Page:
The Rector's Corner states:
The most recent lectionary of the Episcopal Church has determinedly removed almost every possible reference to the venerable tradition of Rogationtide just as the need for it in our liturgical life has become so clear.
So, while Earth Day is promoted by some in the Church and others are bent on adding a politically preachy “Creation Season” to the calendar, the very practical and down-to-earth (literally) customs of Holy Church are forgotten.
Thankfully, more recent liturgical revision has recognised that such utilitarianism is both liturgically and theologically impoverished. Both the Church of Ireland BCP 2004 and the Church of England's Common Worship restored Rogationtide to the calendar and made appropriate provision for these days.
The Ugley Victor has posted a Rogation Sunday sermon - "Does God really send the rain?" - surveying the view of the relationship between God and nature in Genesis and Job, then reflecting on cosmologist Paul Davies' The Goldilocks Enigma. The Ugley Vicar then points to why we should indeed be praying for rain or sunshine, for blessing on the fruits of the earth:
It is no great stretch of the imagination to see that our interaction with God, and God’s interaction with us, can have implications for the physical world ... In a ‘scientific’ world where we might think there is no room for a God who sends rain, there may actually be a surprising amount of room for divine action according to the biblical view of the world as something where God is in every part.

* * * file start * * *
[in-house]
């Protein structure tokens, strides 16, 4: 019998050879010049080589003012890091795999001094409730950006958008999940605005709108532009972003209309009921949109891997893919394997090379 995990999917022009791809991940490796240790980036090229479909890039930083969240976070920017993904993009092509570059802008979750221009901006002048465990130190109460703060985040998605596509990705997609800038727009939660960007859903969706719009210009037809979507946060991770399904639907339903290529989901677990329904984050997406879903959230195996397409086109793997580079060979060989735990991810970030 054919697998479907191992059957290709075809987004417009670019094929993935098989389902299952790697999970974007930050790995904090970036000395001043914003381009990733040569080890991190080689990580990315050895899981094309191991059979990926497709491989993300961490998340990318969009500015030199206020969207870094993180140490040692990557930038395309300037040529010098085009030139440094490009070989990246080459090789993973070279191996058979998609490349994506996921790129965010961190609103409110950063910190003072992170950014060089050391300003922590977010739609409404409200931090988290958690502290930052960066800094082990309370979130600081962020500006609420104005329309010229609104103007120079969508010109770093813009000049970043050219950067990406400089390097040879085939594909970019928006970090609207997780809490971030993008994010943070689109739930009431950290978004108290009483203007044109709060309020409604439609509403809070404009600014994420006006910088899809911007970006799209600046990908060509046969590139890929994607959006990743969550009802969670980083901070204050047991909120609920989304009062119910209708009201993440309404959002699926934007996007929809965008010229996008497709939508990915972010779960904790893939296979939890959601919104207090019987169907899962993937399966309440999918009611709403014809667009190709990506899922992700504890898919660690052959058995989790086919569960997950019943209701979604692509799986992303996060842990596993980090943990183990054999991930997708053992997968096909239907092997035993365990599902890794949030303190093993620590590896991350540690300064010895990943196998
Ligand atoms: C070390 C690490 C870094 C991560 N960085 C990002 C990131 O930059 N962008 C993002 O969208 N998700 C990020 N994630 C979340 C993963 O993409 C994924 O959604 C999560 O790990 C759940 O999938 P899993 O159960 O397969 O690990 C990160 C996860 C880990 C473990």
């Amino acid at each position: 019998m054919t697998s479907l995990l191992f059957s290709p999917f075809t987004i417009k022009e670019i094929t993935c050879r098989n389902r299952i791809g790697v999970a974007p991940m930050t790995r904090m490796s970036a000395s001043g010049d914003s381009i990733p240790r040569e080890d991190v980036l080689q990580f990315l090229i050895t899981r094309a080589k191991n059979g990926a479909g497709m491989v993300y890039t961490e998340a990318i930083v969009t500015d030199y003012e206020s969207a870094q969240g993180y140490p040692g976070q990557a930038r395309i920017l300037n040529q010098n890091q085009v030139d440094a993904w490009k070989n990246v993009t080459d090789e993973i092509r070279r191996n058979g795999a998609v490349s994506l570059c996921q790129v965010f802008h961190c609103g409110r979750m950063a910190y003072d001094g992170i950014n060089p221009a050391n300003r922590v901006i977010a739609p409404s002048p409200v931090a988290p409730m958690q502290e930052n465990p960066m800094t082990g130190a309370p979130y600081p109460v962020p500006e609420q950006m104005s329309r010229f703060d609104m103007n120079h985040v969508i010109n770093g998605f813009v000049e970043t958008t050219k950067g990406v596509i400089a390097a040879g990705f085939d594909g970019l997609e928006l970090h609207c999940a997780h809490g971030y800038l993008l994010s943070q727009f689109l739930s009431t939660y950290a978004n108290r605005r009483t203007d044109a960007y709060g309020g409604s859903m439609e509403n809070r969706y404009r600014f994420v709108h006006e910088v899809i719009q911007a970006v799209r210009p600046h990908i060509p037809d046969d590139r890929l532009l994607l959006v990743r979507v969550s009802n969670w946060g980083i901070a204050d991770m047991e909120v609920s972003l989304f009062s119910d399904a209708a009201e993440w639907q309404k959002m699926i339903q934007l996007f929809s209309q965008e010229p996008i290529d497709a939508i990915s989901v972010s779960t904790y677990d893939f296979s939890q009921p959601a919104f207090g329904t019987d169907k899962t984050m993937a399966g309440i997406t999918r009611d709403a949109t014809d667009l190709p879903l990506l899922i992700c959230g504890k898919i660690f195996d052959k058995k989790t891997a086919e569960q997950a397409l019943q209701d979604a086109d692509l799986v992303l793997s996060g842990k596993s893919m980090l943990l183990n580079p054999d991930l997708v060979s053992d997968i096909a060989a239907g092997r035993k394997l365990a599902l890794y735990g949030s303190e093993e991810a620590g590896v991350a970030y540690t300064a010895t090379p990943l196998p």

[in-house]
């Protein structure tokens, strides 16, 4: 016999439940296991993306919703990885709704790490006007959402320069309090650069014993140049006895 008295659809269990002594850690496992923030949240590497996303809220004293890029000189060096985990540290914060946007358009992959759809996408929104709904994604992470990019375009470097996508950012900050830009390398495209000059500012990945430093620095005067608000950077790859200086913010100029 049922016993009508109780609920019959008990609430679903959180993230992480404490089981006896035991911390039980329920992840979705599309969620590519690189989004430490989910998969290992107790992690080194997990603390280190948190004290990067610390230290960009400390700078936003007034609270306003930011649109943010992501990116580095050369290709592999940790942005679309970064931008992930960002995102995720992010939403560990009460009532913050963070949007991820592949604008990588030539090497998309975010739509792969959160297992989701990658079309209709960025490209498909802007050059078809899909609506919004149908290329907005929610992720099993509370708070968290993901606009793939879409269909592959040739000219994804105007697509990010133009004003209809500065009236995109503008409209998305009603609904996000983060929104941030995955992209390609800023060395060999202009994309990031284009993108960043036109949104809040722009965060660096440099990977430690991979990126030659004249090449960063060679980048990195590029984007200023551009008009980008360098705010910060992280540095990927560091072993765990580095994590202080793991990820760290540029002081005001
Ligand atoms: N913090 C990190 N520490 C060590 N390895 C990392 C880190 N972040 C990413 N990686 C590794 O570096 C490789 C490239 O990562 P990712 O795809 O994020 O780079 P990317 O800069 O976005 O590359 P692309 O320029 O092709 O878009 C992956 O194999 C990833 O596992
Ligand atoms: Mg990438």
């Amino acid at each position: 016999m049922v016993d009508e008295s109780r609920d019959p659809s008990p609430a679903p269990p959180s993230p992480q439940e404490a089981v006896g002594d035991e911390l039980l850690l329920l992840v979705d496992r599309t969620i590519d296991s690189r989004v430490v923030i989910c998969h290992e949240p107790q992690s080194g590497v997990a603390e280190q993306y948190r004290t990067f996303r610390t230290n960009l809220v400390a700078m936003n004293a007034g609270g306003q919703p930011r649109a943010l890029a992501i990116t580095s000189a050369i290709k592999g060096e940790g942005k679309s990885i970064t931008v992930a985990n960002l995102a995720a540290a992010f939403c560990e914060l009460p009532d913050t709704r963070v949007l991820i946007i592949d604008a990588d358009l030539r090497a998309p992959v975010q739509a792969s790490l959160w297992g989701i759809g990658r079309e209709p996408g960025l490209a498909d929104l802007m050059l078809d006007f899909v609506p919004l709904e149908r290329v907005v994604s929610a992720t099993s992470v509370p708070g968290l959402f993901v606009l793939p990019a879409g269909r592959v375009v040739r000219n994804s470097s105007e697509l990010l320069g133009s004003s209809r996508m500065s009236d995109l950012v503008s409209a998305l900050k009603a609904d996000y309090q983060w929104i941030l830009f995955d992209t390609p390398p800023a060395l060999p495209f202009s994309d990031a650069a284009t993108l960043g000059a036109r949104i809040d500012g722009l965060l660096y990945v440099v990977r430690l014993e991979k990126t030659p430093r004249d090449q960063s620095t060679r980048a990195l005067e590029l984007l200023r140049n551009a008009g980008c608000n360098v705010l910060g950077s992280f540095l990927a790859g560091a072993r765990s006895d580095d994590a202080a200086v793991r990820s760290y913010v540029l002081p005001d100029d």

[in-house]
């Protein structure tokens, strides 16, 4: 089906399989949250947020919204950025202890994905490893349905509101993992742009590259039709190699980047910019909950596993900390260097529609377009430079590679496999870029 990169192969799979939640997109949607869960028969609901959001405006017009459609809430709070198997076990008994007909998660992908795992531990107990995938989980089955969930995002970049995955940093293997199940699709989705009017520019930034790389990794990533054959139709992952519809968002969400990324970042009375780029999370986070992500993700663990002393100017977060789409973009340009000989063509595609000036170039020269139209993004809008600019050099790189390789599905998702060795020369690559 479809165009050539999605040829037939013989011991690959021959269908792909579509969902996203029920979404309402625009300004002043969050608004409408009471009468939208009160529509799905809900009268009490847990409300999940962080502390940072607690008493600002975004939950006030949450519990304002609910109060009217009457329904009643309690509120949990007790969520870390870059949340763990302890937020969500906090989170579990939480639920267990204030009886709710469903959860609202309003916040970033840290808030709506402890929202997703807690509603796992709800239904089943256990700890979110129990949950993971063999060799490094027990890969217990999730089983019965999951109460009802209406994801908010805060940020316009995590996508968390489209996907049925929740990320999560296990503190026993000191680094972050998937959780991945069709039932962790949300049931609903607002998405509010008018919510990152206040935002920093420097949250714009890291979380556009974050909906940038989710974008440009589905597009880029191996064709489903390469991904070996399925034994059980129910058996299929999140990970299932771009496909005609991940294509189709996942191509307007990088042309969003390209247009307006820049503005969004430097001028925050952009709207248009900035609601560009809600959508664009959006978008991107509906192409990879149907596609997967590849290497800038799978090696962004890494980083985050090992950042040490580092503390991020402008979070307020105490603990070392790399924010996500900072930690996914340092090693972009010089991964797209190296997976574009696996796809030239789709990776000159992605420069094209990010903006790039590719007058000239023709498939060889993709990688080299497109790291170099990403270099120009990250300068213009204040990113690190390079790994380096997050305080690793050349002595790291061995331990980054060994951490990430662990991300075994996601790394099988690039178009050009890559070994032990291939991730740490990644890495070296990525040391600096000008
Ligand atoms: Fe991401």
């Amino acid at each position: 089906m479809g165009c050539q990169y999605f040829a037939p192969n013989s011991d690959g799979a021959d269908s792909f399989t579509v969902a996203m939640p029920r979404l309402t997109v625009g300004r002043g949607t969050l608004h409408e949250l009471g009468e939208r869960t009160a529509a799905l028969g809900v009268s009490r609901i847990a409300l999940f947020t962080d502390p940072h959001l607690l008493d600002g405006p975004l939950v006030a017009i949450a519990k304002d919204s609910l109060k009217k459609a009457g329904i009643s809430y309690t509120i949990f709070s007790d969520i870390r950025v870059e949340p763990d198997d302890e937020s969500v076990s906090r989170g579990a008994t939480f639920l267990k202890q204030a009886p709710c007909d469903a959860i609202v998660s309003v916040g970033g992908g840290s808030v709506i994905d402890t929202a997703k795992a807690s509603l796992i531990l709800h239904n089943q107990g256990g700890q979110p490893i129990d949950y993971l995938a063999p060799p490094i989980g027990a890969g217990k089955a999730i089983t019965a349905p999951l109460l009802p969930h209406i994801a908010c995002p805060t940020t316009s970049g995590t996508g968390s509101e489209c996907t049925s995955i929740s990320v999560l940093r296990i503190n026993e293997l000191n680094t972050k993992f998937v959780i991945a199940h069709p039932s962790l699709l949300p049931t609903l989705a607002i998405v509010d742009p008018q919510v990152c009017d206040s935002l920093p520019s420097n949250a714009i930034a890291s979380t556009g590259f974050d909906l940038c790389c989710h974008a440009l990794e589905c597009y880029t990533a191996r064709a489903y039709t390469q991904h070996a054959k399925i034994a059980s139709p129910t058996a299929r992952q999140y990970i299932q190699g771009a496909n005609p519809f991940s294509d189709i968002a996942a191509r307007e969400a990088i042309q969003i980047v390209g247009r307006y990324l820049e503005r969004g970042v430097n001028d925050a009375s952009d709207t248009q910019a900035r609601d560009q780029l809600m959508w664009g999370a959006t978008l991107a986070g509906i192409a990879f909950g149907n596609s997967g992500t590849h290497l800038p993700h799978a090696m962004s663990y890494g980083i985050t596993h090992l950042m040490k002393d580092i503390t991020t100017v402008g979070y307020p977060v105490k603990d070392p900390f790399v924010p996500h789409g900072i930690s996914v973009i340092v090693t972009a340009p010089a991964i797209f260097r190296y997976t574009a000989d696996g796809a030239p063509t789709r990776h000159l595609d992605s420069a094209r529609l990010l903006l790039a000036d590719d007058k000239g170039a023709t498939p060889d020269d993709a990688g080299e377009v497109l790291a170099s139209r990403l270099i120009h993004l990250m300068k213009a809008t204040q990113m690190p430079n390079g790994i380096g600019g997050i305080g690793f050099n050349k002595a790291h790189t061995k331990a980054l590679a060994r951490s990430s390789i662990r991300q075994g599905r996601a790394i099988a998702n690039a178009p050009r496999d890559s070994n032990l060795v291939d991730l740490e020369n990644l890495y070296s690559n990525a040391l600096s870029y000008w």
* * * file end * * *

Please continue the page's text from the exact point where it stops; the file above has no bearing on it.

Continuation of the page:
(Unfortunately the inner Puritan in The Ugley Vicar ends by somewhat contradicting himself in declaring that the weather "isn’t going to change because we beat the bounds of the parish [to pray the Litany!] or hold fasts to appease God’s anger".)
The 'messy' nature of Rogationtide which so annoyed modernist liturgical revisers actually - as is often the case with the Church's ancient patterns of prayer - embodied deep theological truth. Praying for God's blessing on the fruits of the earth in Eastertide is a profoundly anti-Gnostic practice, declaring that the Resurrection of the Incarnate Word is the redemption of the world not from the world. It embodies Athanasius' great proclamation:
The renewal of creation has been wrought by the Self-same Word Who made it in the beginning. There is thus no inconsistency between creation and salvation.
As The Rector's Corner says of Rogationtide:
None of this is done because it is “quaint.” It is entirely the result of one thing: a call to know Christ in every aspect of our life, receiving in gratitude and offering in joy to our God. Perhaps the Church will see fit to review its estimable tradition and renew its commitment to Rogationtide as an act of justice, spiritual integrity, and moral leadership.
(The photograph is of farming land near home, Rogation Wednesday 2012.)